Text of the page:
While modern day guanxi can look very much like nepotism and corruption to outsiders, it is still an integral part of getting ahead in China. Whether it’s someone you went to school with, someone from your industry or someone in your social circle, it’s the personal connections we make in China that often lead to the best opportunities and advantages.
Confucius taught that righteousness lay in putting aside personal interest and sacrificing individual needs in favour of the greater good.
Much of this ancient selflessness has been eroded by intense competition and modern consumerism, but the group mentality persists, especially in the Chinese workplace. Striving for individual recognition and glory is considered bad form, and departments are often rewarded, and punished, as a group.
4) Filial Piety
Much of Confucius’s teachings revolve around filial piety and the importance of respecting your elders. As well as the child to parent relationship, Kongzi valued the vertical bonds between ruler and ruled, husband and wife, elder brother with younger brother, and so on.
While children are today more free to follow their own paths, devotion to one’s parents is still of huge importance in China. Many married couples live with at least one set of parents, and it is common for the whole family to be involved in important individual decisions. Children will also save in order to furnish their parents with hefty hongbao at Chinese New Year and to ensure they’re looked after in their old age. As seen by the common use of honorific titles for elders, social hierarchies are also still observed more forcefully in China than in the West.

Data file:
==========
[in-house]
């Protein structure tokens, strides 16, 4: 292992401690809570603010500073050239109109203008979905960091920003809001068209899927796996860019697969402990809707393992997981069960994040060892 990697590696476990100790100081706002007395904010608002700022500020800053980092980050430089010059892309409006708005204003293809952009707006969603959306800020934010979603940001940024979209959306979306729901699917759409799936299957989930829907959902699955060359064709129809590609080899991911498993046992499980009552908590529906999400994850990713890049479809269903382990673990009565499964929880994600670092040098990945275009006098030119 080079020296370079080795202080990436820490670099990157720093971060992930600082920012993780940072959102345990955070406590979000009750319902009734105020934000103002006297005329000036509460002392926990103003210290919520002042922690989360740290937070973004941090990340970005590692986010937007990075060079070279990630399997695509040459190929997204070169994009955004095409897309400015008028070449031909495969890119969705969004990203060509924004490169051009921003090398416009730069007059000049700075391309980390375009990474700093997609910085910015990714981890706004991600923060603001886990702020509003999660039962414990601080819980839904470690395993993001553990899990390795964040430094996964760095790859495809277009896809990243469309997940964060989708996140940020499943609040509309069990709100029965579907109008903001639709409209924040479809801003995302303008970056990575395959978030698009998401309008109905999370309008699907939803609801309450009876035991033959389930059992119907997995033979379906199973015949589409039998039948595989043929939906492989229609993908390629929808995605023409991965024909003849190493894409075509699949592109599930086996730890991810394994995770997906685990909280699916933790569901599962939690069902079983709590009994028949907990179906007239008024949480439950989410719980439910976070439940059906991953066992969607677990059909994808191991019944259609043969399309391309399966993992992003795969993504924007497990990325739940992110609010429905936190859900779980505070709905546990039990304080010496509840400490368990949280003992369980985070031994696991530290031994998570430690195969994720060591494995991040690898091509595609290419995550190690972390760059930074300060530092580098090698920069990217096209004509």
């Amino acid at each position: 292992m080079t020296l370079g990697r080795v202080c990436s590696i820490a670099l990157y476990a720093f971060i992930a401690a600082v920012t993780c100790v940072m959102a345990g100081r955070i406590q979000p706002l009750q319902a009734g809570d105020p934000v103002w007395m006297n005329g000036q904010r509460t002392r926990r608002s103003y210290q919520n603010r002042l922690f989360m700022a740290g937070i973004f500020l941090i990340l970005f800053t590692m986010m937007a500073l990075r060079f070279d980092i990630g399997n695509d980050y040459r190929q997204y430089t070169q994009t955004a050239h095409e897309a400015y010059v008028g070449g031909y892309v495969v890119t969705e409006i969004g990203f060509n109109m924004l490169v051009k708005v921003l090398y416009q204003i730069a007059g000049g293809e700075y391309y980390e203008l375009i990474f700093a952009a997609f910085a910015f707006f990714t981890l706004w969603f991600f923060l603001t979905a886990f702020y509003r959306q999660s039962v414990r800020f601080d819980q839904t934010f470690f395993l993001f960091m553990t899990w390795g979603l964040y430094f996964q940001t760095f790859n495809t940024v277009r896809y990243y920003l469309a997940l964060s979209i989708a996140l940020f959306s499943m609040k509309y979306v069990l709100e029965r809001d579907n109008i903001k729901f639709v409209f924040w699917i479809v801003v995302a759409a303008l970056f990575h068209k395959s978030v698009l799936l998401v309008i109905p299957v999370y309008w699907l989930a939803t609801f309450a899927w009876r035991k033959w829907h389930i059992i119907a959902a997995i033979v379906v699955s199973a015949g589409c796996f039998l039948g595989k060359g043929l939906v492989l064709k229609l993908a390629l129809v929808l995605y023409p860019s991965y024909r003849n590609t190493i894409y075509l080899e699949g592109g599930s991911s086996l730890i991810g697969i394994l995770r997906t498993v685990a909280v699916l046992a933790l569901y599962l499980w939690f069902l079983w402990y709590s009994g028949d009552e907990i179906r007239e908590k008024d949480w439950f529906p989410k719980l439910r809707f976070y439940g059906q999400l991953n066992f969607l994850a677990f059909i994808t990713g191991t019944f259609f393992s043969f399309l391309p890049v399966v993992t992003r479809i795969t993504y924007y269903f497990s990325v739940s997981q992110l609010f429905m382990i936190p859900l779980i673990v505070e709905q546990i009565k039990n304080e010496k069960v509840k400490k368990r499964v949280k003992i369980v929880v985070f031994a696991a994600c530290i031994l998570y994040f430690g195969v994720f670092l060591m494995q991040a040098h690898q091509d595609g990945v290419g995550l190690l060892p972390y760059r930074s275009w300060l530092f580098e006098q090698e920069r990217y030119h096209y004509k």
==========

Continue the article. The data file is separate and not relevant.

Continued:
5) Diligence and Scholarship
Confucius’s ideas about diligence and scholarship came to play during the formation of the imperial examination system in the early 600s. China’s civil service was one of the nation’s proudest achievements, and the hard work required to pass the entrance exams was seen as embodying Confucian virtues of scholarship.
Today, competition is just as fierce in the much-feared gaokao university entrance exams, and a student’s success or failure will set the course of the rest of their lives. As a result, values of diligence and scholarship are still very much upheld and promoted in modern Chinese society, and the stereotype of the studious pupil and the pushy parent is going nowhere fast.
What other Confucian values do you see in modern day China? Tell us in the comments section below.
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Keywords: Confucius teachings modern China
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raise you a Qin Shi Huang. Then double raise you Leonardo da Vinci. Treble raise you Isaac Newton. For a straight I will raise you Albert Einstein. For a Flush I will raise you Nicola Tesla. Royal Flush Steven Hawkins. it means while you can say okay he (your choice) was good. he was not the only one. the difference being all them names had more of an affect on humanity.
May 29, 2021 01:21 Report Abuse